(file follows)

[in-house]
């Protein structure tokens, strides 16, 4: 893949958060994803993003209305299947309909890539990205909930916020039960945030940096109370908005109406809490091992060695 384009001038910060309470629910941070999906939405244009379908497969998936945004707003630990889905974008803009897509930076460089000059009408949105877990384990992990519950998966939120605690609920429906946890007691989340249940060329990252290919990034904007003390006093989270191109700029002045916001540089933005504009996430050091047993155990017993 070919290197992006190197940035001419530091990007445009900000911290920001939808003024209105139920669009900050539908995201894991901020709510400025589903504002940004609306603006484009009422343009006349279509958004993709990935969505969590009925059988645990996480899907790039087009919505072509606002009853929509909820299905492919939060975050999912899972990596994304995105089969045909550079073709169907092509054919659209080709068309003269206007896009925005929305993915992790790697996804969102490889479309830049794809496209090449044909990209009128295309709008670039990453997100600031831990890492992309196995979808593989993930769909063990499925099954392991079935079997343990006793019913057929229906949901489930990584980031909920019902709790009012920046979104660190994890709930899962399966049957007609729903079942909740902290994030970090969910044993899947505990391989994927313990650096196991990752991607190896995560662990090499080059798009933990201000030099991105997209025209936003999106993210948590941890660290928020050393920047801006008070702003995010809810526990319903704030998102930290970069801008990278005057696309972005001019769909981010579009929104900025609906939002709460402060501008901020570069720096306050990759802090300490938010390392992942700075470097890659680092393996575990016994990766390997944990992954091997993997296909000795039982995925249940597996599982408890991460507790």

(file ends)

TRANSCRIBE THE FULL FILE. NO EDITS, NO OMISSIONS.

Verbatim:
[in-house]
């Protein structure tokens, strides 16, 4: 893949958060994803993003209305299947309909890539990205909930916020039960945030940096109370908005109406809490091992060695 384009001038910060309470629910941070999906939405244009379908497969998936945004707003630990889905974008803009897509930076460089000059009408949105877990384990992990519950998966939120605690609920429906946890007691989340249940060329990252290919990034904007003390006093989270191109700029002045916001540089933005504009996430050091047993155990017993 070919290197992006190197940035001419530091990007445009900000911290920001939808003024209105139920669009900050539908995201894991901020709510400025589903504002940004609306603006484009009422343009006349279509958004993709990935969505969590009925059988645990996480899907790039087009919505072509606002009853929509909820299905492919939060975050999912899972990596994304995105089969045909550079073709169907092509054919659209080709068309003269206007896009925005929305993915992790790697996804969102490889479309830049794809496209090449044909990209009128295309709008670039990453997100600031831990890492992309196995979808593989993930769909063990499925099954392991079935079997343990006793019913057929229906949901489930990584980031909920019902709790009012920046979104660190994890709930899962399966049957007609729903079942909740902290994030970090969910044993899947505990391989994927313990650096196991990752991607190896995560662990090499080059798009933990201000030099991105997209025209936003999106993210948590941890660290928020050393920047801006008070702003995010809810526990319903704030998102930290970069801008990278005057696309972005001019769909981010579009929104900025609906939002709460402060501008901020570069720096306050990759802090300490938010390392992942700075470097890659680092393996575990016994990766390997944990992954091997993997296909000795039982995925249940597996599982408890991460507790």